The first thing to do is find out if your depression can be controlled with psychotherapy alone. If you are already in psychotherapy, continue with it. If you are using psychotherapy along with medications to treat your depression, see if you can lower the medications or taper them away. If you are not yet working with a psychotherapist, this is the time to start. Try to give yourself enough time to develop a healthy therapeutic relationship before you become pregnant.
If you find that you still require some medications, take the lowest doses possible to control your unipolar major depression. Find out the risks of your current antidepressants for pregnancy, and if there are others that are safer, consider changing to one of these.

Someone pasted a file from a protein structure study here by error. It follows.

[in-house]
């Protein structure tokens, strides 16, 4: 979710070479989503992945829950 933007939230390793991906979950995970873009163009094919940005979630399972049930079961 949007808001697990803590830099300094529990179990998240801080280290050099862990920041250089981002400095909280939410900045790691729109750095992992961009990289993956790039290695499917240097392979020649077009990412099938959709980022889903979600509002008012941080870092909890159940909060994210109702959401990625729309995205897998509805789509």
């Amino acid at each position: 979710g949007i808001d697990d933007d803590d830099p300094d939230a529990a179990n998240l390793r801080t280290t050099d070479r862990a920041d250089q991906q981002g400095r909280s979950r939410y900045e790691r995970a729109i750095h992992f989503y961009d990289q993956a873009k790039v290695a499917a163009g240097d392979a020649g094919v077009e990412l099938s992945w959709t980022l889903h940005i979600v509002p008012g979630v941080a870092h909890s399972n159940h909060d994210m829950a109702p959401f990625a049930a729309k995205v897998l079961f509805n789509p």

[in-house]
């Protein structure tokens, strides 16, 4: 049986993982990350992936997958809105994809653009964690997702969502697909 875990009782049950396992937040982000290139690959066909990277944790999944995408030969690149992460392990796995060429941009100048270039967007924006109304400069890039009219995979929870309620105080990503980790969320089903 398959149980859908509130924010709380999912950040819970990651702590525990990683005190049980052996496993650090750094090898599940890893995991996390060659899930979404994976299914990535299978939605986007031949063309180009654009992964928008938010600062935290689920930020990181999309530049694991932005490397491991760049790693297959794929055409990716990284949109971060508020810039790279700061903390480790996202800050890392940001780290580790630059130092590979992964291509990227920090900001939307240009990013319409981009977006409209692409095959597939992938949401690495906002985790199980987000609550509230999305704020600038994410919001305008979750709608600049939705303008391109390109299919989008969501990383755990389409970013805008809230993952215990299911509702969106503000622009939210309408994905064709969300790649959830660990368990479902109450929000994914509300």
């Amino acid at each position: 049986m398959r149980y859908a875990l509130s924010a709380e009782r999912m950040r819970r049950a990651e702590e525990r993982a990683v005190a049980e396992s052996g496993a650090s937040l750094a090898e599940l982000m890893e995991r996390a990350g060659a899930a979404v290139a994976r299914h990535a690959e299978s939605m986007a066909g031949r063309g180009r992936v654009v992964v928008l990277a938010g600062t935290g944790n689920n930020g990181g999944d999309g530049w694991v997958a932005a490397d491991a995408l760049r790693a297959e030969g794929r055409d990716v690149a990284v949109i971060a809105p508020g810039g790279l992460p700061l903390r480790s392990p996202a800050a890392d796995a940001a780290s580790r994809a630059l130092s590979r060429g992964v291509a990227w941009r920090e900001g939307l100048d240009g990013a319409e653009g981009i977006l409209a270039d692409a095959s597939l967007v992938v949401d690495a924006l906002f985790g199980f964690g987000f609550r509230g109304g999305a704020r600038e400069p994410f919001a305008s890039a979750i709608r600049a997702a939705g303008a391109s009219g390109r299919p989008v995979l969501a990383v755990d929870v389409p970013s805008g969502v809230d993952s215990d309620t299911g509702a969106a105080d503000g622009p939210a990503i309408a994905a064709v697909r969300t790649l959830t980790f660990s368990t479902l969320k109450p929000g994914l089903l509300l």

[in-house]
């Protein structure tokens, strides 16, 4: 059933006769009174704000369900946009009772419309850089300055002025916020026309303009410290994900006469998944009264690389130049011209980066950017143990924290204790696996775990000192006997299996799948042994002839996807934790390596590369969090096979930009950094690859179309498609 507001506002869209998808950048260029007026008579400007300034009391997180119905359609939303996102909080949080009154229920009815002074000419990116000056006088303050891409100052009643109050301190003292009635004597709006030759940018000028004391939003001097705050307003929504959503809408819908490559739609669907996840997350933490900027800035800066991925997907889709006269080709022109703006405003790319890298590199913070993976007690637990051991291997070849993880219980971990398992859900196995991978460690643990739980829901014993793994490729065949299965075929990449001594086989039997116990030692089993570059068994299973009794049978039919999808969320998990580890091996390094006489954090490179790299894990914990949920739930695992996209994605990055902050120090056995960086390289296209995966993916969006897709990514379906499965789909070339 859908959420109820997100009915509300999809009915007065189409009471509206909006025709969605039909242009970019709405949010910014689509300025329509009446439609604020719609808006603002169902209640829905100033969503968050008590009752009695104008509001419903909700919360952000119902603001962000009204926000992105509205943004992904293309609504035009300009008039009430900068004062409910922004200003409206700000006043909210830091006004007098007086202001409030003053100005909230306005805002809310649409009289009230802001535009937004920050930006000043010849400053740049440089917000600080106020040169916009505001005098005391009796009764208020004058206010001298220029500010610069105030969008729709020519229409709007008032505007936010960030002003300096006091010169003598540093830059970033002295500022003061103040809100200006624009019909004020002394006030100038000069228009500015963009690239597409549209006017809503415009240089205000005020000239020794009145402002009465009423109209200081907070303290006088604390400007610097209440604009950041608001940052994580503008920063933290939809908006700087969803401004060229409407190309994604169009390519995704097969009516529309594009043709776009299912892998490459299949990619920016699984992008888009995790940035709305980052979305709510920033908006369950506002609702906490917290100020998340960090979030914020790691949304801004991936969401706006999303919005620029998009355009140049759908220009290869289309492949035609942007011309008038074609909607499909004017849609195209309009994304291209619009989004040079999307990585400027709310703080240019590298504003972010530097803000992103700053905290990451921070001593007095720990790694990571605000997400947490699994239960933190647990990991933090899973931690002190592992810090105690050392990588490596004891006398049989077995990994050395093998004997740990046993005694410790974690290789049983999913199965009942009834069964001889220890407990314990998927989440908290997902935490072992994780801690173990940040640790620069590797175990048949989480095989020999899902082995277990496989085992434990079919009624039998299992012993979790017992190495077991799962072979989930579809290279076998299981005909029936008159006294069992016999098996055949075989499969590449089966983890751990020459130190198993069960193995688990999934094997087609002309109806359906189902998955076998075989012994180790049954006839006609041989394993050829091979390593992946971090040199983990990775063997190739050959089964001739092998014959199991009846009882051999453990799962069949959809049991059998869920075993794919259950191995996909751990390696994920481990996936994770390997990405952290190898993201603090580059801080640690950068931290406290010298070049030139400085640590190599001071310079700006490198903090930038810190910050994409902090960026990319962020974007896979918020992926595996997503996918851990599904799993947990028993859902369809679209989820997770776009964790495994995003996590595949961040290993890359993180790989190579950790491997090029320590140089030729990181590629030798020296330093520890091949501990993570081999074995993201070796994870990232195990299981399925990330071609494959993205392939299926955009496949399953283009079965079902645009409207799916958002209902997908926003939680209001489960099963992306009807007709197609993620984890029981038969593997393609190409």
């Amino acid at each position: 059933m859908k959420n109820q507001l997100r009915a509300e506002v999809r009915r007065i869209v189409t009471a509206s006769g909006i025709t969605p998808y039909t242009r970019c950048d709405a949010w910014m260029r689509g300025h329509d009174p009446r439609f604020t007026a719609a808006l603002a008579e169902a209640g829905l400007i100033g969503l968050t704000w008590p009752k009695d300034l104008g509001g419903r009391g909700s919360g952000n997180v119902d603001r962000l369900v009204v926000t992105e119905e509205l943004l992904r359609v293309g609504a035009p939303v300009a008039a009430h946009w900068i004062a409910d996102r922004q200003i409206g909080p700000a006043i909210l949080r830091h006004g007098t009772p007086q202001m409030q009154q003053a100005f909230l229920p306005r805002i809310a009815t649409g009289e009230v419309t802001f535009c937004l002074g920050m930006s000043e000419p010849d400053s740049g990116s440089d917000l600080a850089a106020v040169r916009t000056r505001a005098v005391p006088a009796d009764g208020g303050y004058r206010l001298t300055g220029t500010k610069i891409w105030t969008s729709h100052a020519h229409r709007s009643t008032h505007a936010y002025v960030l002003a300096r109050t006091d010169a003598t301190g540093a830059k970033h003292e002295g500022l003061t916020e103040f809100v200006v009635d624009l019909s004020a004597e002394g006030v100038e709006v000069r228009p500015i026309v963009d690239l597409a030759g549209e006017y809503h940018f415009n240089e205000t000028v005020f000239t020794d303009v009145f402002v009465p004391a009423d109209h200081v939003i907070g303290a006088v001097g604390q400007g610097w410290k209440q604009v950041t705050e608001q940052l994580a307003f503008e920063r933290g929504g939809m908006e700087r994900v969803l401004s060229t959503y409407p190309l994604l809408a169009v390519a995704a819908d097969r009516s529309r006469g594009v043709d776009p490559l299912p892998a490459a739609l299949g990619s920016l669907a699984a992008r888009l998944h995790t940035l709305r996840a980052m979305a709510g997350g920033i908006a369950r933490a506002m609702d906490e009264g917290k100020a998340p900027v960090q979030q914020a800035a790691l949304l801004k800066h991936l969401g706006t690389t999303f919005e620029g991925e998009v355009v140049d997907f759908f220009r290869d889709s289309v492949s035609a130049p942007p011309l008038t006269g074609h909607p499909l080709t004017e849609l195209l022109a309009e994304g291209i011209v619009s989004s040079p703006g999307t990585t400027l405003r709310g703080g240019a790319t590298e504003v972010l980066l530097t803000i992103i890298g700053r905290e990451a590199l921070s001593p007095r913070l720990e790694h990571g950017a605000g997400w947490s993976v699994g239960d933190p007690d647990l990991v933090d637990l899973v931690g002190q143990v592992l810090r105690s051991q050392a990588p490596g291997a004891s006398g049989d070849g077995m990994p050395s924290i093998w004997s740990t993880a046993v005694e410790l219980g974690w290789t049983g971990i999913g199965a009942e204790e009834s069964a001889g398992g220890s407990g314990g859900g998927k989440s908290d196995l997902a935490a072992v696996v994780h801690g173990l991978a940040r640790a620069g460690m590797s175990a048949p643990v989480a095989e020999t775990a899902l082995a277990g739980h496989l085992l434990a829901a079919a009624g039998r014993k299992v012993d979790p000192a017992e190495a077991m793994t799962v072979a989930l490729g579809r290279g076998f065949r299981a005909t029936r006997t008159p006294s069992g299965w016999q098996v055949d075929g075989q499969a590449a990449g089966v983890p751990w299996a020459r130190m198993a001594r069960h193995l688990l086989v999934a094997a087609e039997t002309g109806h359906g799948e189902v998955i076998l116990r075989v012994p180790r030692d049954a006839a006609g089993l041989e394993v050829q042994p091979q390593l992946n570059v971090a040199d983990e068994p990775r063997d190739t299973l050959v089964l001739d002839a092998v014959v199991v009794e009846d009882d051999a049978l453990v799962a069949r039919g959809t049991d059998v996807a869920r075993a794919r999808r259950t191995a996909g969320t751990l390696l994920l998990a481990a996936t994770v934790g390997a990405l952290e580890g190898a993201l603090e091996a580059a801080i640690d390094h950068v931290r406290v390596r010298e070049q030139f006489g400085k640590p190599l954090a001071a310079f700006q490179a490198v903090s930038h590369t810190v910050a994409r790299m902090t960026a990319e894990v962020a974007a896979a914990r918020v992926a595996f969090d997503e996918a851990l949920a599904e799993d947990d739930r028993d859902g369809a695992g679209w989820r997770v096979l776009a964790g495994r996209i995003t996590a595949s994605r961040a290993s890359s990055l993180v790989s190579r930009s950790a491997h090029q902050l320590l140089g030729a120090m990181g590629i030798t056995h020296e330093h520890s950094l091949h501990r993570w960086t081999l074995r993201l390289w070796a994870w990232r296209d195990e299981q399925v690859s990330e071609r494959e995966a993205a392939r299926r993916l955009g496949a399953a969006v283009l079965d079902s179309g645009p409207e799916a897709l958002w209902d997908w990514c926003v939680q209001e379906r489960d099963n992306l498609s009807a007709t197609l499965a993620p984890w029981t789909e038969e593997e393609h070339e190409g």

You already know that taking medications during pregnancy can increase the risk of birth problems. However, there are also risks if you stop your depression treatment. If you abruptly stop taking an antidepressant before pregnancy, you run a high risk of your depression returning while you are pregnant. Never stop antidepressants suddenly, because this may help trigger a sudden episode of unipolar major depression.
If you have been considering stopping your treatment and just suffering with your depression symptoms during the nine long months of your pregnancy, don’t. While you are actively depressed, you are more likely to fall, crash your car, or have some other accident that could endanger you and the baby. You will be more likely to have an infection, particularly a viral infection during your pregnancy, if you are depressed. Some doctors even believe that the extra steroid stress hormones and excitatory neurochemicals that women experience while they are depressed can affect the gestation or the preterm development of your child.